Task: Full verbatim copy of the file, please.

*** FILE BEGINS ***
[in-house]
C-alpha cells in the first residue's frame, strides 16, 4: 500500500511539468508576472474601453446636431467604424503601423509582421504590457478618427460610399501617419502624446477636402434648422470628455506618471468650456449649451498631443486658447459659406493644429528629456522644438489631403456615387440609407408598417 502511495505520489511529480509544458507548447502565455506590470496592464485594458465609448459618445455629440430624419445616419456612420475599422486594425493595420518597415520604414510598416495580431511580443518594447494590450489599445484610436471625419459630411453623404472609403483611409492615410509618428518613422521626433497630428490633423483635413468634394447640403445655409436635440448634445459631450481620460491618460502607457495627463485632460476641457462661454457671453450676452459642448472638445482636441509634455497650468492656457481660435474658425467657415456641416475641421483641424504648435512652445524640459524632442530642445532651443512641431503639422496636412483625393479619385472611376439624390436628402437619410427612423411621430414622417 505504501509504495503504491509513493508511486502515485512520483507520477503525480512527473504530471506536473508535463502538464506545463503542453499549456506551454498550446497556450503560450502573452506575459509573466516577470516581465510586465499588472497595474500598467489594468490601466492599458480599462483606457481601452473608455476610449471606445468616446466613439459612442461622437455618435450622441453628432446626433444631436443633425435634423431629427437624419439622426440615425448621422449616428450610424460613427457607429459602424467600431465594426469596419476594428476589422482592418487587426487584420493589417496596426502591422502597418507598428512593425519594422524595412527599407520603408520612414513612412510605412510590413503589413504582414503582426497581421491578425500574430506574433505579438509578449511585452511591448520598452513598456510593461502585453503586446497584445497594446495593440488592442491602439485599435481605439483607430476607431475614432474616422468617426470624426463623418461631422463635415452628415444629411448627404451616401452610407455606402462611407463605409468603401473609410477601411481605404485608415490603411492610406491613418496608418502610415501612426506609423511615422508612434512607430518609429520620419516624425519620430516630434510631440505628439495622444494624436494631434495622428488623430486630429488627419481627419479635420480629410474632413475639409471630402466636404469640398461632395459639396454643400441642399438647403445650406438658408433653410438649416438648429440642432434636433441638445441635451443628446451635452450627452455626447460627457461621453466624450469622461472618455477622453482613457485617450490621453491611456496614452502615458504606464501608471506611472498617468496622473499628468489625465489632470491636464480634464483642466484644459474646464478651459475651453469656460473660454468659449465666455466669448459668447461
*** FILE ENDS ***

[in-house]
C-alpha cells in the first residue's frame, strides 16, 4: 500500500511539468508576472474601453446636431467604424503601423509582421504590457478618427460610399501617419502624446477636402434648422470628455506618471468650456449649451498631443486658447459659406493644429528629456522644438489631403456615387440609407408598417 502511495505520489511529480509544458507548447502565455506590470496592464485594458465609448459618445455629440430624419445616419456612420475599422486594425493595420518597415520604414510598416495580431511580443518594447494590450489599445484610436471625419459630411453623404472609403483611409492615410509618428518613422521626433497630428490633423483635413468634394447640403445655409436635440448634445459631450481620460491618460502607457495627463485632460476641457462661454457671453450676452459642448472638445482636441509634455497650468492656457481660435474658425467657415456641416475641421483641424504648435512652445524640459524632442530642445532651443512641431503639422496636412483625393479619385472611376439624390436628402437619410427612423411621430414622417 505504501509504495503504491509513493508511486502515485512520483507520477503525480512527473504530471506536473508535463502538464506545463503542453499549456506551454498550446497556450503560450502573452506575459509573466516577470516581465510586465499588472497595474500598467489594468490601466492599458480599462483606457481601452473608455476610449471606445468616446466613439459612442461622437455618435450622441453628432446626433444631436443633425435634423431629427437624419439622426440615425448621422449616428450610424460613427457607429459602424467600431465594426469596419476594428476589422482592418487587426487584420493589417496596426502591422502597418507598428512593425519594422524595412527599407520603408520612414513612412510605412510590413503589413504582414503582426497581421491578425500574430506574433505579438509578449511585452511591448520598452513598456510593461502585453503586446497584445497594446495593440488592442491602439485599435481605439483607430476607431475614432474616422468617426470624426463623418461631422463635415452628415444629411448627404451616401452610407455606402462611407463605409468603401473609410477601411481605404485608415490603411492610406491613418496608418502610415501612426506609423511615422508612434512607430518609429520620419516624425519620430516630434510631440505628439495622444494624436494631434495622428488623430486630429488627419481627419479635420480629410474632413475639409471630402466636404469640398461632395459639396454643400441642399438647403445650406438658408433653410438649416438648429440642432434636433441638445441635451443628446451635452450627452455626447460627457461621453466624450469622461472618455477622453482613457485617450490621453491611456496614452502615458504606464501608471506611472498617468496622473499628468489625465489632470491636464480634464483642466484644459474646464478651459475651453469656460473660454468659449465666455466669448459668447461